Police to get 97 vehicles by Monday

BY ALPHEA SAUNDERS
saundersa@jamaicaobserver.com

Friday, December 15, 2017

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NATIONAL Security Minister Robert Montague says 97 motor vehicles will be delivered to the Jamaica Constabulary Force by Monday.

These motor vehicles are the remainder of the 119 vehicles which the Government has been sourcing locally for the police.

Montague told the Jamaica Observer yesterday that the ministry had already received the initial set of units.

“We canvassed all the motor vehicle suppliers across the island, which are registered with the National Contracts Commission. We entered into negotiations and purchased what they had in stock,” he said, adding that “the procurement started October, so there wasn't any mad rush”.

The Government is acquiring the vehicles through emergency procurement after a fallout in its $426.9-million deal with Obrien's International Car Sales to supply the police with 200 used vehicles. Obrien's was paid half of the contract amount and should have delivered the vehicles by June of this year, but so far, only 30 units have been handed over.

The company's failure to supply the remaining units after two extensions, has left 66 vehicles stuck at Customs and the Government embroiled in a disagreement over who should pay the $16 million in general consumption tax (GCT) and special consumption tax (SCT) on those vehicles.

After the issue came to light at a Public Administration and Appropriations Committee (PAAC) meeting at Gordon House three weeks ago, it was revealed in subsequent developments that the Ministry of Finance had granted a moratorium for the initial set of vehicles that Obrien's imported in June.

Obrien's request for the Ministry of National Security to take up the slack for the taxes on the 66 units was initially refused by both the Ministry of National Security and the Finance Ministry. However, it was revealed on the morning of the PAAC meeting that Customs had been directed to grant a moratorium on the vehicles and that the National Security Ministry had been directed to pay the taxes.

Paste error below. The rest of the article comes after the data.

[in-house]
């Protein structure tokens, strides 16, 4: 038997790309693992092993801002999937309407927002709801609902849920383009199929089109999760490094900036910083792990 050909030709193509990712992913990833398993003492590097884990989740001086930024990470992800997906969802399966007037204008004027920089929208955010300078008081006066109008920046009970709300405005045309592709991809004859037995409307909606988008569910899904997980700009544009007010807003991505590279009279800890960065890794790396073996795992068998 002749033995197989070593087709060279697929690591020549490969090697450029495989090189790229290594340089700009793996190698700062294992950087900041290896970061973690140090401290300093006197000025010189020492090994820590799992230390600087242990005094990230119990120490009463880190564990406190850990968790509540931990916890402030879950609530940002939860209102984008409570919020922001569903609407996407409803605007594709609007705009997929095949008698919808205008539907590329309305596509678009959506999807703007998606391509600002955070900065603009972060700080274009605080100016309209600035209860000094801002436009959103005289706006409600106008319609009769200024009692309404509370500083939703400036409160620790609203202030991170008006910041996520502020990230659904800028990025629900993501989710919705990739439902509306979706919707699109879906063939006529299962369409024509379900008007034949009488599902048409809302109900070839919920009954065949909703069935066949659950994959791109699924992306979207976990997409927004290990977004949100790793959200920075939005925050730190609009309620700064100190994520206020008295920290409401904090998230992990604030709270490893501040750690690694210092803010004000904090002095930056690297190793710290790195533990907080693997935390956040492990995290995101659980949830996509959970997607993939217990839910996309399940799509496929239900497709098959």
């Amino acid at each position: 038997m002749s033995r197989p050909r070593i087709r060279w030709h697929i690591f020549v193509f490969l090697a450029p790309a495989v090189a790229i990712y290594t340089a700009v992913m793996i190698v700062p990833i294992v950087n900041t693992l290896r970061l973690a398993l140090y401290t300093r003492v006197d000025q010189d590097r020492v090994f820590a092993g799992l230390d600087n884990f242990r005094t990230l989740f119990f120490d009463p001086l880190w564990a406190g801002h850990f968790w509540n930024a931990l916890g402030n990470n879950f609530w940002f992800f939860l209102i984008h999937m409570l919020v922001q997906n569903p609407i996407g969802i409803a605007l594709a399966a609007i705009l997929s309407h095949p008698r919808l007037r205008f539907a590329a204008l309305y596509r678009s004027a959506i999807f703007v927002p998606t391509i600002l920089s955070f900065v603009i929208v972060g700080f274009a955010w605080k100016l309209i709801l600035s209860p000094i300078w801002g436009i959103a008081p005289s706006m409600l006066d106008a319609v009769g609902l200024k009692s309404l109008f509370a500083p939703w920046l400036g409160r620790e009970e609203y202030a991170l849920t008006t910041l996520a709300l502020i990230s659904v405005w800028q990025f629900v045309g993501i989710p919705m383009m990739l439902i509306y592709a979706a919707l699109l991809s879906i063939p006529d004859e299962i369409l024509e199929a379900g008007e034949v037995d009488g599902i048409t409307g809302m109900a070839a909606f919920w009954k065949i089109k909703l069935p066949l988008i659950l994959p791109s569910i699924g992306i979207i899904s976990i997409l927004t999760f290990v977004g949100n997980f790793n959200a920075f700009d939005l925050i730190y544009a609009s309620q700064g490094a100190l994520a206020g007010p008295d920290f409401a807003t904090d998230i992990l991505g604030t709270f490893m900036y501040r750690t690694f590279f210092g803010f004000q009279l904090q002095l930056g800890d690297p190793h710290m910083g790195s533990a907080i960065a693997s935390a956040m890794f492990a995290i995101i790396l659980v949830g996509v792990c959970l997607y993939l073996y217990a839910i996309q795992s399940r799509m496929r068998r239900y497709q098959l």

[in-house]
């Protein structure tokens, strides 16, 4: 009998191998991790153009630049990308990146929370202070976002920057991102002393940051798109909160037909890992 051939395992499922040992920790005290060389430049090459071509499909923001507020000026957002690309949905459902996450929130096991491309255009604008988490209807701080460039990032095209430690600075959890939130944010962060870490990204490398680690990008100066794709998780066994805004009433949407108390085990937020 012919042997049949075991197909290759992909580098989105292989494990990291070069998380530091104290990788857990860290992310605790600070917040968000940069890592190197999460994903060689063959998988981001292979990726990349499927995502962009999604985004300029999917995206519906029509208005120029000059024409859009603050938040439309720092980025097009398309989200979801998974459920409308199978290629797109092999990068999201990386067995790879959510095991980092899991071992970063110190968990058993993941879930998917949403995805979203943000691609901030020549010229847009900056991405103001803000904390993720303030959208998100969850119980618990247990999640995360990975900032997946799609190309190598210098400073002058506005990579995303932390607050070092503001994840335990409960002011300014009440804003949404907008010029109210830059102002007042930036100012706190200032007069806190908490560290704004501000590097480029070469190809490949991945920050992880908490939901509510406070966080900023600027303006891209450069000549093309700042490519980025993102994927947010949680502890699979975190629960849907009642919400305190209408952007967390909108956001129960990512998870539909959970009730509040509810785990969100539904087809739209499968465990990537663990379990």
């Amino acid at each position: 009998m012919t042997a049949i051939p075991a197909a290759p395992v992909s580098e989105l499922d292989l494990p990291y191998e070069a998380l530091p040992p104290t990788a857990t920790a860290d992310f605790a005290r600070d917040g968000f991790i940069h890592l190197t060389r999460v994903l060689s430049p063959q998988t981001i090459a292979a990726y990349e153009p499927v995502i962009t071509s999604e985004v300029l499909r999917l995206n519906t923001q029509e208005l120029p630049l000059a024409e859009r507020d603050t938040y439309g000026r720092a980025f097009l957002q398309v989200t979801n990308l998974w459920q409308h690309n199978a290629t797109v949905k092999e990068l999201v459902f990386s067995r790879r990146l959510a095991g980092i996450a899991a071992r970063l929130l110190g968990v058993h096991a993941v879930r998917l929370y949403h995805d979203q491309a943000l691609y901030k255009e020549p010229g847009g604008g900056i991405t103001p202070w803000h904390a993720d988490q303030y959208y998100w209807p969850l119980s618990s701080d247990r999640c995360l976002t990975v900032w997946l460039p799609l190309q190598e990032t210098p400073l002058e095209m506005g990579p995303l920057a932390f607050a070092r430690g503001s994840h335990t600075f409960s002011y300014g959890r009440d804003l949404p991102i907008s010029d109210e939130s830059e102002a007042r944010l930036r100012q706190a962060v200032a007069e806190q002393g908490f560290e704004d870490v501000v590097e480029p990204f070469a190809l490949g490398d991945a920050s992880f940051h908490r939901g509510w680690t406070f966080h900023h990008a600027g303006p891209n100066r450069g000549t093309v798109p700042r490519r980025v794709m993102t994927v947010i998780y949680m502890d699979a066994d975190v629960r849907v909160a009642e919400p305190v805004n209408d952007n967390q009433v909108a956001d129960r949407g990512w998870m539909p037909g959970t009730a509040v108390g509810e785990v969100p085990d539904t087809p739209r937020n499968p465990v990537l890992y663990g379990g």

The matter has since resulted in the Government seeking advice from the attorney general, who Montague said was yesterday locked in a meeting with Obrien's and officials of his ministry seeking a resolution. The minister made it clear in the House of Representatives last week, while being questioned by the Opposition, that it was almost certain that the Government would end up in a legal battle with Obrien's.

Yesterday, Montague insisted that the Government had not done Obrien's any favours as has been intimated in the public sphere.

“Since May I have refused to pay the GCT and the SCT on the cars that the supplier has on the wharf. If I had paid the $16 million, that would have been a scandal, a bailout,” he stated, while addressing a citizenship certification ceremony at the Police Officers' Club.

He reiterated that the Government has called on the $42.5-million performance bond which it holds under the contract.

“The contractor has not performed; there is a provision to treat with it. we have triggered that provision with an established insurance company in Jamaica, who gave us the letter of undertaking,” he stated.

PAAC member Mikael Phillips told the Observer that the Opposition is still concerned that the Government has seen it fit to call on the performance bond but has not terminated the contract.

“If the supplier has not performed as they would expect him to, why then is that contract not yet cancelled? Is it that they intend for him to supply the balance of the vehicles? If that is so, we as an Opposition would be concerned [about] if the supplier is capable of supplying those vehicles… I am surprised that they are still negotiating with the supplier to take these 66 vehicles off the wharf. We are nowhere nearer to settling the situation,” Phillips said.

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